Table 3: Physical and release parameters for Metronidazole Suppository Formulations containing varied Concentration of Tween 20

Modified  Base /

Tween 20 conc.(%w/w)

 

Formulation

code

 

Softening point( 0C)

 

Melting

Point

        (0C)

 

Mean weight

 (g)

 

Drug content

 (%)

 

Mechanical strength  (N)

 

DT (min)

 

%D(360min)

 

T50%(min)

MCB

 

 

 

 

 

 

 

 

 

0

MC0

36.2±

0.8

40.5±

0.6

2.077±

0.054

98.7±

10.8

26.8±

5.4

11.2±

0.2

52.8±

6.2

350.0

1

MC1

36.0±

0.4

39.5±

0.9

2.092±

0.073

100.5±

10.9

24.7±

0.9

9.3±

0.4

68.0±

6.9

130.0

2

MC2

35.5±

0.8

38.0±

0.5

2.093±

0.049

101.1±

6.3

21.9±

2.0

7.8±

0.4

73.7±

2.0

110.0

4

MC4

35.0±

0.5

37.5±

0.4

2.097±

0.019

100.3±

  7.4

20.6±

2.2

7.4±

0.5

83.7±

3.6

90.0

6

MC6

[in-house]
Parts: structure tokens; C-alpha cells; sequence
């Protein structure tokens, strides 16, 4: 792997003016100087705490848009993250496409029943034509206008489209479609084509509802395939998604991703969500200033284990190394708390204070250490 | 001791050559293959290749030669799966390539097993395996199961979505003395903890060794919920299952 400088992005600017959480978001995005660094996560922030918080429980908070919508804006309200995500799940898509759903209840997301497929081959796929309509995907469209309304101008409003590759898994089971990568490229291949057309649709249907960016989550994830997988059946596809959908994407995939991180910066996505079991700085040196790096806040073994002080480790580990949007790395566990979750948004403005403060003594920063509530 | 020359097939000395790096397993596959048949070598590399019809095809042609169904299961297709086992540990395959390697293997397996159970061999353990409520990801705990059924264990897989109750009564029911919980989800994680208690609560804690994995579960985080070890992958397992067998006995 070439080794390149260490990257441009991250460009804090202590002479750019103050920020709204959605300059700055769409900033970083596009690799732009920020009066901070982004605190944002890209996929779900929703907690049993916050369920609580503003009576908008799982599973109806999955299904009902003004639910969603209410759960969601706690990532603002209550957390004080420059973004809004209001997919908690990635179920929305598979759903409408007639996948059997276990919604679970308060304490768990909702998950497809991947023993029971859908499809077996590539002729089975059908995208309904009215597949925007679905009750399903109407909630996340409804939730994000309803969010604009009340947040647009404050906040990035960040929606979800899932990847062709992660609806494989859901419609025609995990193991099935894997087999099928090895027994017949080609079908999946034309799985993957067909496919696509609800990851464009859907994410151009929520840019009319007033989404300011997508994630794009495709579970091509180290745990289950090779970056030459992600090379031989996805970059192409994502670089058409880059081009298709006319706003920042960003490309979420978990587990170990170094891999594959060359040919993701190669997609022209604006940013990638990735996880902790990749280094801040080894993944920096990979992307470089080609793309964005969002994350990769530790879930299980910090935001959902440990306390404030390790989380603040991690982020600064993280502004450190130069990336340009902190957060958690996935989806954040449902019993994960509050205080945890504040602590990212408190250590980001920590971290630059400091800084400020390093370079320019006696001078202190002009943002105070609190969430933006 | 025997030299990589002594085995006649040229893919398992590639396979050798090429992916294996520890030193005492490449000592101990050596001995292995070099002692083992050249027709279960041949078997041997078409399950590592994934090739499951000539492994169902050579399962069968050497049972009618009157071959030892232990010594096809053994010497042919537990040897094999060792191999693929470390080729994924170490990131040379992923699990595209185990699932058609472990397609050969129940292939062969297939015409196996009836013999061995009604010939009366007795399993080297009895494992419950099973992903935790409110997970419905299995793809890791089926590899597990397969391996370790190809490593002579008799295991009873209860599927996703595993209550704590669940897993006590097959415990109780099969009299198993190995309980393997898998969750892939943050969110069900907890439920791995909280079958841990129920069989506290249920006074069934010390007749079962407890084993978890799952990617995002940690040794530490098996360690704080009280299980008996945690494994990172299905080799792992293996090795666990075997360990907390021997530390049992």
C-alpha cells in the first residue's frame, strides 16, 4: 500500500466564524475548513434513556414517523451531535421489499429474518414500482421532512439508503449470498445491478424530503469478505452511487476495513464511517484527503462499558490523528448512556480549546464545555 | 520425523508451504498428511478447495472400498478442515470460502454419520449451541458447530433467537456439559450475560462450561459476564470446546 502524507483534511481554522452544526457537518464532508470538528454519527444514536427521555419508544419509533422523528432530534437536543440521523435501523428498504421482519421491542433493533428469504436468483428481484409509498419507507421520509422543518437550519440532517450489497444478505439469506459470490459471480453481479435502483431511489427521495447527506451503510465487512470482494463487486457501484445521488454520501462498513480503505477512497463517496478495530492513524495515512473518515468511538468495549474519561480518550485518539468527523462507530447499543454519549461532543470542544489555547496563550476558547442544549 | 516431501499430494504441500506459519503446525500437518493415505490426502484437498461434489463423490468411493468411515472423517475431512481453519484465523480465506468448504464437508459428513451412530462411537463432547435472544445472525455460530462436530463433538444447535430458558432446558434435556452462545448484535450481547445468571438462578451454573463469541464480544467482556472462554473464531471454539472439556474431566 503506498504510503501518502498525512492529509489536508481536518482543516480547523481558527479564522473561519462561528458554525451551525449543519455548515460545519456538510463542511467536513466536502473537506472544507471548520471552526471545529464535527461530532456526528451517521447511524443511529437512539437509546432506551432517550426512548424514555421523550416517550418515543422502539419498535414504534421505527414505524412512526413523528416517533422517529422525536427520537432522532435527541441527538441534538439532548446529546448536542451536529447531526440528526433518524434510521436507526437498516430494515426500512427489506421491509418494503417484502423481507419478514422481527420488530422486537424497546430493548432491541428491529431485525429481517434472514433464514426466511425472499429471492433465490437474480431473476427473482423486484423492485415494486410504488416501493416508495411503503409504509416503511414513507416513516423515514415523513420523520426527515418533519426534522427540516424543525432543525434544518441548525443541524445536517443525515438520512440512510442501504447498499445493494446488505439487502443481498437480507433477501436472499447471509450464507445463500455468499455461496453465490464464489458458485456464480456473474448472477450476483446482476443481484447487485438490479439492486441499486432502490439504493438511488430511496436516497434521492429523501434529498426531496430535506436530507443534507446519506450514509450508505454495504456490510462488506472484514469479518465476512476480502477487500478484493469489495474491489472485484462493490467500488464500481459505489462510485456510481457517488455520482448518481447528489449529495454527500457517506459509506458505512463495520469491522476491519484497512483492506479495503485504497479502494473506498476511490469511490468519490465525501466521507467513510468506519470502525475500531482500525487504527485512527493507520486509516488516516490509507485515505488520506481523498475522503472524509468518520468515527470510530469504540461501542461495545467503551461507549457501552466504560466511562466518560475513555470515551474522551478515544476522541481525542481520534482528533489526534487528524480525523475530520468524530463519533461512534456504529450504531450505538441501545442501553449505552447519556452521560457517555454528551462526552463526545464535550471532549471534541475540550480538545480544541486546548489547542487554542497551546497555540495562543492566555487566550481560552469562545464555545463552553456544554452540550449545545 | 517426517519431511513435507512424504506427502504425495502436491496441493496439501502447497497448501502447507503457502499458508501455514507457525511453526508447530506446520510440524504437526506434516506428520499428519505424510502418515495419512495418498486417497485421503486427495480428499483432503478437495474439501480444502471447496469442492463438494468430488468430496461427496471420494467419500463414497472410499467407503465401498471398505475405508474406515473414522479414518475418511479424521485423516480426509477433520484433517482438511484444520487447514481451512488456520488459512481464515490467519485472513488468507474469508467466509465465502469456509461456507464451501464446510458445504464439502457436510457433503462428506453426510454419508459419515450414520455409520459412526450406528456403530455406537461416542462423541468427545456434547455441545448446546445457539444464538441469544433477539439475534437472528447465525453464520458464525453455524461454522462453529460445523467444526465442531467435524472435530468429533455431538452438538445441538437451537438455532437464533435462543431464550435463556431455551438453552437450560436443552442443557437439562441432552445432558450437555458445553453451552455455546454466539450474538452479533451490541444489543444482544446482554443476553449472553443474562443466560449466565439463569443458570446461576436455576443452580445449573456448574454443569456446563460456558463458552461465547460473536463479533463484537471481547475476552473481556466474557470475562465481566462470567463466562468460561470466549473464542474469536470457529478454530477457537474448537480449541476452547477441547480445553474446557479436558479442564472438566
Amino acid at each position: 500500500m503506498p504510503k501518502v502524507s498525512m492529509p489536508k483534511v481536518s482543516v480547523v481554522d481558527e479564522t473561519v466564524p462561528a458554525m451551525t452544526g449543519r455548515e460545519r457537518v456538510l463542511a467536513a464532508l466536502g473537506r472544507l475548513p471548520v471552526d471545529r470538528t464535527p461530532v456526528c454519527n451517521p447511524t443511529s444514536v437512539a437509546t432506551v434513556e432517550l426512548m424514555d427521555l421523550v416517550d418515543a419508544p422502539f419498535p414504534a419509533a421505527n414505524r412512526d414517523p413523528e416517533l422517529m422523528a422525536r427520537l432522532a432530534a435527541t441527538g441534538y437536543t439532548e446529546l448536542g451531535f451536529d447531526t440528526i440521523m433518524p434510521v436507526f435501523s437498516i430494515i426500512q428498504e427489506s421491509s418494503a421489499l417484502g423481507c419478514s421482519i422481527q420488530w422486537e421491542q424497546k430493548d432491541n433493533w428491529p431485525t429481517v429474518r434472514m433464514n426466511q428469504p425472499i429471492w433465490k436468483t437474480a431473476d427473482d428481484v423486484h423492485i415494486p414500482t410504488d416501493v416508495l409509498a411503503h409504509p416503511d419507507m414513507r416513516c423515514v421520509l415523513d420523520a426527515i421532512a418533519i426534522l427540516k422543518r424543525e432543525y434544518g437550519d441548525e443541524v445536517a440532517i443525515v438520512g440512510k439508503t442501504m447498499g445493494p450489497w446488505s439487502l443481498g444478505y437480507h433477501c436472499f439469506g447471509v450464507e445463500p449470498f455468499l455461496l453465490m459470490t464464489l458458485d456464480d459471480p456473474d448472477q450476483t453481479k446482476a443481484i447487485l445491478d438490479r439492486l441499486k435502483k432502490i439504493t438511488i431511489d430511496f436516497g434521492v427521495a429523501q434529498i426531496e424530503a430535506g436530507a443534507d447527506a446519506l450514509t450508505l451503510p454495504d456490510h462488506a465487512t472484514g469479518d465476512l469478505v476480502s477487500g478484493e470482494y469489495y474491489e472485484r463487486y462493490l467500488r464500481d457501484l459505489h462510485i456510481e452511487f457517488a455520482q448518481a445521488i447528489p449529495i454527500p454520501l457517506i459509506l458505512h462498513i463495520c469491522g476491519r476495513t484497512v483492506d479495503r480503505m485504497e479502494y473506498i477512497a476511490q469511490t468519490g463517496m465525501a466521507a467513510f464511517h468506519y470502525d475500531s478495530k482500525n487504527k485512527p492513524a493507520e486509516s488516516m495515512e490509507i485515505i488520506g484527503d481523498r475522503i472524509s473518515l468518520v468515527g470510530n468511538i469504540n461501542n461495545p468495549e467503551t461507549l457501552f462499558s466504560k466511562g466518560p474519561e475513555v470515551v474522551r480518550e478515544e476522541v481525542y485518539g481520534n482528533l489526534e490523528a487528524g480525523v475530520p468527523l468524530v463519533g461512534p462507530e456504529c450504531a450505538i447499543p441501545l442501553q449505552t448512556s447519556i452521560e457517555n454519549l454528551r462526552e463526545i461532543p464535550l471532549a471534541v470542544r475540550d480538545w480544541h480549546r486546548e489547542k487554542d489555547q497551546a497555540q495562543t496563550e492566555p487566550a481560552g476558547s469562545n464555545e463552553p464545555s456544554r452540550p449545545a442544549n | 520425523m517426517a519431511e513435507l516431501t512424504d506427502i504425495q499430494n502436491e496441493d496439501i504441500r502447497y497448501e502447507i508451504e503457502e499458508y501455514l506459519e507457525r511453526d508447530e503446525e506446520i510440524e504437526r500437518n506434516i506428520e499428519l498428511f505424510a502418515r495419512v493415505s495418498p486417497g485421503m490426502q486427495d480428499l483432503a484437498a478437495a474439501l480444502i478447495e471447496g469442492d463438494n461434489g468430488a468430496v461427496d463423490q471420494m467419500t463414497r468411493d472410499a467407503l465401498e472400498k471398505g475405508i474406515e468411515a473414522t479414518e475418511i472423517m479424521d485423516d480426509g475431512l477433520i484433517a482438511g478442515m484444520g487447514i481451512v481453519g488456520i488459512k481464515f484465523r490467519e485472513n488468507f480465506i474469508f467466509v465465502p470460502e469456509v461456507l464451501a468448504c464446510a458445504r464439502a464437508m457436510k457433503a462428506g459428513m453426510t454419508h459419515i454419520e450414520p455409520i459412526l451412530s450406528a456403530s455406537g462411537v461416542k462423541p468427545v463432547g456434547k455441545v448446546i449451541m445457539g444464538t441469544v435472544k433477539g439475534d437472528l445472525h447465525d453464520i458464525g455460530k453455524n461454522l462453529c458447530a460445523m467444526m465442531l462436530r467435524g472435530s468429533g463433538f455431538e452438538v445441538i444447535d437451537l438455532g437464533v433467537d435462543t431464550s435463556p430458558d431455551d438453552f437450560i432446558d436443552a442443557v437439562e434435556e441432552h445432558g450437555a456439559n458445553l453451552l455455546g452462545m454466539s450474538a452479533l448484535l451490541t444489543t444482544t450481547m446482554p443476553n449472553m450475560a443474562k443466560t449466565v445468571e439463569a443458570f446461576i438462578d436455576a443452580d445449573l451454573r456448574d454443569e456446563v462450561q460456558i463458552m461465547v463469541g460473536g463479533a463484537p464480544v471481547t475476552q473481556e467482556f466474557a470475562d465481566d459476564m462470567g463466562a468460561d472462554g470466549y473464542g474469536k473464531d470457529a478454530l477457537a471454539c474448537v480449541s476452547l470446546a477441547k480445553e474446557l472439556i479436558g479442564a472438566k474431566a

34.6±

0.2

37.3±

0.7

2.111±

0.026

100.0±

  6.2

18.6±

1.4

5.8±

0.4

58.1±

1.5

280.0

8

MC8

33.0±

0.7

37.0±

0.9

2.110±

0.029

101.1±

  5.1

11.7±

1.1

5.9±

0.5

53.4±

2.4

330.0

10

MC10

31.9±

0.5

36.5±

0.5

2.115±

0.024

100.9±

  4.5

10.4±

2.3

5.3±

0.3

47.8±

2.5

>360.0

MSB

 

 

 

 

 

 

 

 

 

0

MS0

35.8±

1.0

39.0±

0.5

2.088±

0.042

97.6±

  11.5

19.2±

0.8

10.2±

0.5

40.3±

1.7

>360.0

1

MS1

35.0±

0.6

38.0±

0.3

2.114±

0.024

98.1±

  10.6

17.6±

1.1

8.1±

1.1

55.7±

1.9

270.0

2

MS2

34.8±

0.6

37.0±

0.2

2.117±

0.036

101.4±

  6.1

14.5±

1.3

7.4±

0.1

66.1±

1.3

240.0

4

   MS4

34.0±

0.8

36.5±

0.3

2.122±

0.014

99.7±

5.1

13.2±

0.9

6.6±

0.3

76.1±

2.0

120.0